committed any reversible error in analyzing her testimony.
The RFC and Treating Physician Rule
In her briefs Reed argues separately that the ALJ committed reversible error
in applying the treating physician rule and in formulating the RFC assessment, but
because her arguments on those subjects are intertwined, the court will address
them together. Reed argues that the ALJ’s assessment of Davis’s RFC prior to July
7, 2014, is fatally flawed because it fails to take into account standing, walking, and
hand manipulation limitations assessed by Dr. Lyn and supported by the record.
(R. 18, Pl.’s Mem. at 13.)
Reed further argues that in formulating the RFC
assessment the ALJ inadequately supported his decision to give great weight to the
medical expert’s hearing testimony but only “some weight” to the opinion of
Dr. Lyn, who Reed characterizes as Davis’s treating physician. (Id. at 10-11.)
Beginning with the latter argument, under the treating physician rule an
ALJ is required to give controlling weight to a treating physician’s opinion if it is
“(1) supported by medical findings; and (2) consistent with substantial evidence in
Elder v. Astrue, 529 F.3d 408, 415 (7th Cir. 2008).
If the ALJ
concludes that a treating physician’s opinion is not entitled to controlling weight, he
must give “good reasons” for discounting the opinion, after considering factors
including “(1) whether the physician examined the claimant, (2) whether the
physician treated the claimant, and if so, the duration of overall treatment and the
thoroughness and frequency of examinations, (3) whether other medical evidence
supports the physician’s opinion, (4) whether the physician’s opinion is consistent
with the record, and (5) whether the opinion relates to the physician’s specialty.”
Brown v. Colvin, 845 F.3d 247, 252 (7th Cir. 2016); see also 20 C.F.R. §§ 404.1527(c),
416.927(c). As long as the ALJ articulates his reasons, he “may discount a treating
physician’s medical opinion if it is inconsistent” with the opinion of a consulting
physician. See Skarbek v. Barnhart, 390 F.3d 500, 503 (7th Cir. 2004). But if the
reasons the ALJ gives for discounting the limitations assessed by the treating
doctor “are not supported by the record,” then the “treating physician’s opinion
trumps the conclusions of agency consultants—in particular those who never
examined the claimant.” Vanprooyen, 2017 WL 3097865, at *4.
Here the ALJ gave several reasons why he decided to discount Dr. Lyn’s
opinion, giving it only “some weight.” (A.R. 29.) First, the ALJ noted that Dr. Lyn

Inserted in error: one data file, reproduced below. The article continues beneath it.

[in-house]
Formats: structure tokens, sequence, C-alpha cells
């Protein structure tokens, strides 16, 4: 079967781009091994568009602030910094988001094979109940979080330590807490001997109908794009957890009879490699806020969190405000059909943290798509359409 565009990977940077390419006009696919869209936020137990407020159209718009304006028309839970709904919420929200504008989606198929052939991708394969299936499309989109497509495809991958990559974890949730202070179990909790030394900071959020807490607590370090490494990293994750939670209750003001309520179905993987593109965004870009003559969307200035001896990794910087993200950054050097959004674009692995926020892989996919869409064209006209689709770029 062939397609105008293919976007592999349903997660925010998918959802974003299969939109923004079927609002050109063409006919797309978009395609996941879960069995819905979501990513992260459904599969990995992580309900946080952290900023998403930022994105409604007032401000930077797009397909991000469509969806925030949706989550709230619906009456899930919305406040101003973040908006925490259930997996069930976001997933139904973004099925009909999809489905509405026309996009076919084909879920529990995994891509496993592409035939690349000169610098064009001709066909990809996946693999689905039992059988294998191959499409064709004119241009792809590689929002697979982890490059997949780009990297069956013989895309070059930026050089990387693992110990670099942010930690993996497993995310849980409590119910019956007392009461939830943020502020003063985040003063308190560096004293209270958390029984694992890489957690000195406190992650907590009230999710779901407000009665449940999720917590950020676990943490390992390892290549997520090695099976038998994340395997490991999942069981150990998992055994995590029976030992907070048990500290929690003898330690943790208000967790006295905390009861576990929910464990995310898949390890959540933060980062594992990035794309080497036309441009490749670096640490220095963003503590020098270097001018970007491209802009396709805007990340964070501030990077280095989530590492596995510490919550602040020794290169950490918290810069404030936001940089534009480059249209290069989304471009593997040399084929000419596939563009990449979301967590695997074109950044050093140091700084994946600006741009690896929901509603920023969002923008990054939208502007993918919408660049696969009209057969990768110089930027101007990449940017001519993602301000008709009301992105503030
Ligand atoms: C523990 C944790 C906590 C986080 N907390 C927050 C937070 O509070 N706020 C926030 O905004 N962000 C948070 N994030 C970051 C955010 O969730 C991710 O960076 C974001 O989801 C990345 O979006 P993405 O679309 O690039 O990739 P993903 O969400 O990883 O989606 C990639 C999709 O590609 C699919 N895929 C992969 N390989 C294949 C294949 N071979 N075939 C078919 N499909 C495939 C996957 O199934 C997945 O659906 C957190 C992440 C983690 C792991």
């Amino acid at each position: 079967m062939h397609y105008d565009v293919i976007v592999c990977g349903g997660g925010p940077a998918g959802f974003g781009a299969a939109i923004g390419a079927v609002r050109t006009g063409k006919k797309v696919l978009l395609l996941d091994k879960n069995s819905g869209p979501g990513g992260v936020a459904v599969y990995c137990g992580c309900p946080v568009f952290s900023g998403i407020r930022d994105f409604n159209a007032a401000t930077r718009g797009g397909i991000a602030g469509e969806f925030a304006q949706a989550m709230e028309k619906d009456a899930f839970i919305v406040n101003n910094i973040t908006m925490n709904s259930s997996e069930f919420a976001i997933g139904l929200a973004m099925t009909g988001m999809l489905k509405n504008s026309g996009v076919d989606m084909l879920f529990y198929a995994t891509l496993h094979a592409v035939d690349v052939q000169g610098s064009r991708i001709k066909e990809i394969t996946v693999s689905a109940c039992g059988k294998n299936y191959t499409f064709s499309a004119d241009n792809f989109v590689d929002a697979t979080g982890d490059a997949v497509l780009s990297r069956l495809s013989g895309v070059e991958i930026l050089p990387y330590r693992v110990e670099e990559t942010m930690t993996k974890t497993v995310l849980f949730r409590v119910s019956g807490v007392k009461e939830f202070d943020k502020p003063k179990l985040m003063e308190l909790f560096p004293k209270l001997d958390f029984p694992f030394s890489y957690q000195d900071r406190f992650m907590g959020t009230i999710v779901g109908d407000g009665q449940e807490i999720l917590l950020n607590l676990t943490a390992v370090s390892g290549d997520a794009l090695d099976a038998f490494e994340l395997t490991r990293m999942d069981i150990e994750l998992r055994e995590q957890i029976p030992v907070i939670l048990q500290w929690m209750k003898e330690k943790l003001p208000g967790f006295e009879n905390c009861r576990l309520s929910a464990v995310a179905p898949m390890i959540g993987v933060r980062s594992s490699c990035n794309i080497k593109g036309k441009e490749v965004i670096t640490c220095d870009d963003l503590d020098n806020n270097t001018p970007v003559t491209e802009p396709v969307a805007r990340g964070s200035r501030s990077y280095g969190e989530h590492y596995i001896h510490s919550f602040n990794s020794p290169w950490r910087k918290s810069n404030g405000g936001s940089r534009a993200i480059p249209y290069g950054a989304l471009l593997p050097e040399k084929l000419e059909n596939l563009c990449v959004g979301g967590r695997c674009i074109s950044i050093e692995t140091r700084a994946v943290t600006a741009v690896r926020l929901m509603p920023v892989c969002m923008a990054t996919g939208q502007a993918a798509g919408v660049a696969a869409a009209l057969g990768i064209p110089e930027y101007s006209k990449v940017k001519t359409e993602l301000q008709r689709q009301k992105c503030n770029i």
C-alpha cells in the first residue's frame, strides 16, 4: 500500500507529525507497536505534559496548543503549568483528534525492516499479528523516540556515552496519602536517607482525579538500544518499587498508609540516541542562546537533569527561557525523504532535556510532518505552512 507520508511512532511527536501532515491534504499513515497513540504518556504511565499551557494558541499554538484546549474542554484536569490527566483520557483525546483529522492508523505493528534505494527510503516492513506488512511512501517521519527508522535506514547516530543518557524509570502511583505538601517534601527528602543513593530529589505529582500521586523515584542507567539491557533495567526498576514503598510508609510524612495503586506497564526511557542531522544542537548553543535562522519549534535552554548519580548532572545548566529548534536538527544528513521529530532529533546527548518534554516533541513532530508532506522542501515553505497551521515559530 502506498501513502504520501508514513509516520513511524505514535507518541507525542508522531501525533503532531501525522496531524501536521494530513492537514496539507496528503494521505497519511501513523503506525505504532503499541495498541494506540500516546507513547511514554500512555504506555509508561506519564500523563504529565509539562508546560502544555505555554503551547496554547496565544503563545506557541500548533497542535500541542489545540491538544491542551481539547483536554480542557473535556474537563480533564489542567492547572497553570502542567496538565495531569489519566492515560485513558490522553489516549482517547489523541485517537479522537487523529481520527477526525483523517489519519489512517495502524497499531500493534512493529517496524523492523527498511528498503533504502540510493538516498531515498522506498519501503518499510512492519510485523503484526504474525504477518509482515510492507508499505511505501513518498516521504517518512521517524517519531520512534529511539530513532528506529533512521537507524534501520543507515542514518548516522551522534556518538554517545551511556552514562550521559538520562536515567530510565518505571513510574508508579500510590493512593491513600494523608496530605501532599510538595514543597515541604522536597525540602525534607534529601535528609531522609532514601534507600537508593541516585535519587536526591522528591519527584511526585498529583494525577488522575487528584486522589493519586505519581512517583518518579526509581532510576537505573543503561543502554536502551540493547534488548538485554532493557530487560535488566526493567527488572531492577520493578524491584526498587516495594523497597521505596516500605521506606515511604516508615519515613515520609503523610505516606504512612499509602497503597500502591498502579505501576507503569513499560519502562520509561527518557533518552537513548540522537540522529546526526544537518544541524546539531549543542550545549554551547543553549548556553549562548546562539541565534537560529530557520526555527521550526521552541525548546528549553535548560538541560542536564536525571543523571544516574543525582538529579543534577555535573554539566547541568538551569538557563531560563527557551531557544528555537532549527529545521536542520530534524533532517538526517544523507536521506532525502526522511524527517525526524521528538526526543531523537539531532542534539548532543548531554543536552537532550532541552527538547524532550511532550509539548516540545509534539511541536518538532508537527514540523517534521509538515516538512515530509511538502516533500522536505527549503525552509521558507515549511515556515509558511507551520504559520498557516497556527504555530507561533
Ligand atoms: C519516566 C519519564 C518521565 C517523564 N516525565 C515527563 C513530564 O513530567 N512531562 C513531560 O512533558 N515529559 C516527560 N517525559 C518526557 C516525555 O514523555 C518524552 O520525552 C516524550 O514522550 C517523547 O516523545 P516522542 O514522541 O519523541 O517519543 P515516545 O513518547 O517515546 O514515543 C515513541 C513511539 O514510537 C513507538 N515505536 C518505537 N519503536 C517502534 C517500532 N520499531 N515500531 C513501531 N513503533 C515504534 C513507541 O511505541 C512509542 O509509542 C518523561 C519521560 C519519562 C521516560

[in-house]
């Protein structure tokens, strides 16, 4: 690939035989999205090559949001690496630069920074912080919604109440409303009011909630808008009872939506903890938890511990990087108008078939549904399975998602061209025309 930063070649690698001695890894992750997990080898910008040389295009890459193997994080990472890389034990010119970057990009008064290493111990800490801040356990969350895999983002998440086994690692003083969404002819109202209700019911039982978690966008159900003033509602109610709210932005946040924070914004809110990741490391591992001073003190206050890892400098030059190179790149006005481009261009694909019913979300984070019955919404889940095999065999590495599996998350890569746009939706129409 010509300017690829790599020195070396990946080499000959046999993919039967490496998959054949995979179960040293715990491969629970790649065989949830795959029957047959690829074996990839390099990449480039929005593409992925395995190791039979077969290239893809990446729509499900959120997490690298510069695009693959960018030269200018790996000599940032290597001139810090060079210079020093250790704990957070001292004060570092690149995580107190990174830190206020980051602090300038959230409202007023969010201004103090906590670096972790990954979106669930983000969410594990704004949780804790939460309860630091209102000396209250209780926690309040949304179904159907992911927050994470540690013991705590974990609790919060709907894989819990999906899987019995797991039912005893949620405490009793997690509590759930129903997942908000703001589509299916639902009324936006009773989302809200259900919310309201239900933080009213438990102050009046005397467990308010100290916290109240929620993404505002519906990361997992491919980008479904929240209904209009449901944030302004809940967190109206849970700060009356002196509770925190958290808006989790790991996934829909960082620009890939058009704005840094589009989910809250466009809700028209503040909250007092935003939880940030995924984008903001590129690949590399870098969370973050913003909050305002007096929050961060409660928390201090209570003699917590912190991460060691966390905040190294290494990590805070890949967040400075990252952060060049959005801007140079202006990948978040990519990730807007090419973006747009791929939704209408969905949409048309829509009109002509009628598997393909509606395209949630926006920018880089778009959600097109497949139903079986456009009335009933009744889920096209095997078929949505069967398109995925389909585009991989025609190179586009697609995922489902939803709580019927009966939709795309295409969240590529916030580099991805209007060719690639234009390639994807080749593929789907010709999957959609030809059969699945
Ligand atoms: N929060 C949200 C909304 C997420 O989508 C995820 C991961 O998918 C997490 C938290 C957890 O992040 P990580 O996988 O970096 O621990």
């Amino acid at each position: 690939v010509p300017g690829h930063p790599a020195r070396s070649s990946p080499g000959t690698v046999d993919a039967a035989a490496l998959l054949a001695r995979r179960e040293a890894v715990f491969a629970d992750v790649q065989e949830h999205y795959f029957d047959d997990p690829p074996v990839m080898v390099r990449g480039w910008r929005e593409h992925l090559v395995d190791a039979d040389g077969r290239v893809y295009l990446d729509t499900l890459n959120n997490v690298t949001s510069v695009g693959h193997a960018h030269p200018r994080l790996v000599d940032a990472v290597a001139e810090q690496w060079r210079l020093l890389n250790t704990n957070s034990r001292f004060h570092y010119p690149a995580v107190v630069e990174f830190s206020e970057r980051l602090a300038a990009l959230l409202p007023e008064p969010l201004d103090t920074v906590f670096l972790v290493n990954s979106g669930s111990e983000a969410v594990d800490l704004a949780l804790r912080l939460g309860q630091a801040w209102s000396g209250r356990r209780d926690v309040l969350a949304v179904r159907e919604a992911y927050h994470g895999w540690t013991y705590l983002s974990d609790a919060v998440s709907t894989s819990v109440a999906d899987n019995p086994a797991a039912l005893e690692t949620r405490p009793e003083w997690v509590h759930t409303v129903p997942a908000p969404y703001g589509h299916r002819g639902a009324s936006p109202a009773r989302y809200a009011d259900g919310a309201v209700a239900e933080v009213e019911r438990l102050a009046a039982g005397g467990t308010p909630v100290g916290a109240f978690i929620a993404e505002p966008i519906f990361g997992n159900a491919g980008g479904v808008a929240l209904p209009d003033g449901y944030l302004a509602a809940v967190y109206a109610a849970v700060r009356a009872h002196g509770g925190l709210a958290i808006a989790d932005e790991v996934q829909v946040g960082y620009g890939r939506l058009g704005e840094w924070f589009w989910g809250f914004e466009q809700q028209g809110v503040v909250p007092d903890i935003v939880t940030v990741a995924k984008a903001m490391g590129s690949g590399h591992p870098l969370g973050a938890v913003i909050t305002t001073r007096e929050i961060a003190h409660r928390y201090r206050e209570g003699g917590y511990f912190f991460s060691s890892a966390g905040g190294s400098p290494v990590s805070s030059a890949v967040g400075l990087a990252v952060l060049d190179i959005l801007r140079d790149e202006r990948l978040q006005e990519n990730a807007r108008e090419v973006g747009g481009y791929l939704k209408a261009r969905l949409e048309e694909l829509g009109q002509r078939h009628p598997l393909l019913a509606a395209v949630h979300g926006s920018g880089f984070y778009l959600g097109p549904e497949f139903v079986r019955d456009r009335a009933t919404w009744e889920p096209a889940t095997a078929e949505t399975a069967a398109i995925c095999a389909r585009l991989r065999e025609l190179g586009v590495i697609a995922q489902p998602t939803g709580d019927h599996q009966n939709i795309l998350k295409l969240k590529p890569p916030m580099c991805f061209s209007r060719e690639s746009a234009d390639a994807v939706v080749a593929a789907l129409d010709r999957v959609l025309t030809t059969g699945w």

had reported in December 2013 that she had seen Davis “every 3 months since only
September 2013.” (Id.) In other words, Dr. Lyn had only seen and examined Davis
The SSA recently adopted new rules for agency review of disability claims
involving the treating physician rule. See 82 Fed. Reg. 5844-01, 2017 WL 168819,
at *5844 (Jan. 18, 2017). Because the new rules apply only to disability applications
filed on or after March 27, 2017, they are not applicable in this case. (Id.)
one time before she provided her RFC opinion. Reed has not identified any other
records demonstrating that Dr. Lyn saw Davis more than once, let alone that she
provided on-going treatment.
(See R. 18, Pl.’s Mem. at 11-12.)
physician rule is meant to prioritize the opinions of treating doctors because they
are “assumed to be familiar with a claimant’s medical issues over time and can
provide a unique perspective.” See Retzloff v. Colvin, 673 Fed. Appx. 561, 567 (7th
Cir. 2016); 20 C.F.R. §§ 404.1527(c), 416.927(c) (noting that treating physicians may
have a “longitudinal picture” of a claimant’s impairments). Reed has not pointed to
any evidence suggesting that Davis and Dr. Lyn had an on-going treatment
Accordingly, the ALJ properly took into account the nature and
frequency of the treating─or more accurately, examining─relationship between
Dr. Lyn and Davis in deciding to discount Dr. Lyn’s opinion.
But even if Dr. Lyn had properly been characterized as merely a one-time
examining physician, the ALJ is required to give supported reasons for discounting
it beyond the existence of conflicting opinions from the non-examining doctors. See
Vanprooyen, 2017 WL 3097865, at *5. Here the ALJ discounted Dr. Lyn’s opinion
after concluding that the limitations she assigned with respect to standing, walking,
lifting, carrying, and performing hand manipulations were unexplained and
unsupported by objective evidence. (A.R. 29.) The ALJ correctly pointed out that